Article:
Hadassah-Brandeis Institute

What Does Hobby Lobby Mean for Jewish Women?

July 8, 2014

By Lisa Fishbayn Joffe

As a Jewish woman, I was alarmed by two recent decisions of the U.S. Supreme Court giving employers a right to opt out of insurance coverage for contraception for their employees. Jewish law does not prohibit contraception or abortion. Jewish women who want to be guided by Jewish values in making decisions about their reproductive health may use forms of contraception that may work by preventing the implantation of a fertilized embryo. Some versions of Christianity prohibit this.

If I am a Jewish woman working for an employer who holds a different religious view, why should the employer's moral views take precedence over my own? Why should my employer be entitled to express his disapproval of my choice of contraception, and by extension my religious beliefs, by refusing to cover it in the company insurance plan? What would it feel like to work where Jewish practices are stigmatized in this way?

Two decisions rendered by the Supreme Court last week send a chilling message about the state of women's equality and the rights of religious minority employees. In the Burwell v. Hobby Lobby case, the court found that an employer's views on the moral acceptability of contraception could justify exempting them from general laws of health care coverage. In Wheaton College v. Burwell, decided a few days later, the Court granted an injunction against a regulation that required a religious organization to fill out a two-page form declaring that they wanted to opt out of providing contraception coverage.

The Affordable Care Act (better known as Obamacare) requires that all large companies provide insurance for their employees. To prevent insurers from providing inadequate policies, the ACA requires that all insurance plans provide for a bare minimum of essential health services. This list of essential services was drawn up on the advice of medical professionals and covers the basic needs of men and women equally. One of the basic needs women have is access to birth control.

In response to protests from churches and religious groups opposed to contraception, the ACA contains an exemption for non-profit organizations devoted to religious purposes. Insurance companies will devise special plans for them in which the insurance company, rather than the employer, is technically providing contraception coverage.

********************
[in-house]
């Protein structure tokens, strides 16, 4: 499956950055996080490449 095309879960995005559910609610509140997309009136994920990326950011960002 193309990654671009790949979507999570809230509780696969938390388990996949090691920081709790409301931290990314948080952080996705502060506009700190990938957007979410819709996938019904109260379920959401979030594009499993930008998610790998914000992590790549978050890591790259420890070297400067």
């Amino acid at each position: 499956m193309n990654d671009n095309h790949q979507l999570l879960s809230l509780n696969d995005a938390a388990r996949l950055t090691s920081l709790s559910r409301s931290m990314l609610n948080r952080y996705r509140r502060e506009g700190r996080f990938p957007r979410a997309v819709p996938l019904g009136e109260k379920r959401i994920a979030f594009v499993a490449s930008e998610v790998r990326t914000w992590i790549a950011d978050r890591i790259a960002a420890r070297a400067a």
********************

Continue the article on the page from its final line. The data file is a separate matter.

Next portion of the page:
Hobby Lobby is not a church or a religious organization. It is a chain of craft supply stores owned by a corporation that is in turn owned by the Green family. The Greens follow a form of Christianity that prohibits the use of contraceptive drugs that end human life after conception. The Greens believe that certain intra-uterine devices and morning after medications work by preventing implantation of a fertilized ovum. Scientists aren't sure how it works — it may actually prevent conception, but first amendment law entitles the Greens to toleration of their genuine belief, whether it is accurate or not.

The Greens argued that being forced to provide insurance coverage for these forms of contraception violated their freedom of religion by making them complicit in possible abortions secured by their employees. They asked that the exemption granted to churches be extended to employers like themselves. The Supreme Court granted the Greens' request. The court held that the employer's religious freedom was implicated by being put to a choice between paying for abortion coverage and paying a fine. The government could meet its objective through less burdensome means, by allowing Hobby Lobby the same work-around as that offered to churches.

There are a lot of disturbing things about these cases:

How can a corporation have a religion?

A corporation is a separate legal entity from those who found it. It protects the assets and liberty of owners from lawsuits by unhappy customers and creditors. If Hobby Lobby sells you a defective glue gun, you can sue the company, but you can't put a lien on Mr. Green's house. How can the Greens be allowed to take the benefits of being a corporation when it helps them and reject the arms length nature of corporate identity when it doesn't?

How does corporate religious belief work?

If there is more than one owner and they have a religious disagreement, what faith does the corporation have? Can a corporation convert?

Is there any limit in the chain of causation between the employer and potential acts of employees that are too attenuated to fall under this clause?

In Hobby Lobby, I count at least four steps in this chain:

  1. Employer offers medical coverage.
  2. Employee selects impugned formed of birth control.
  3. Employee uses it at a time when conception might occur.
  4. Contraception causes failure of embryo to implant.
    In the Wheaton College case, there is an additional step:
  5. Employer signs form opting out of coverage and insurance company provides it coverage.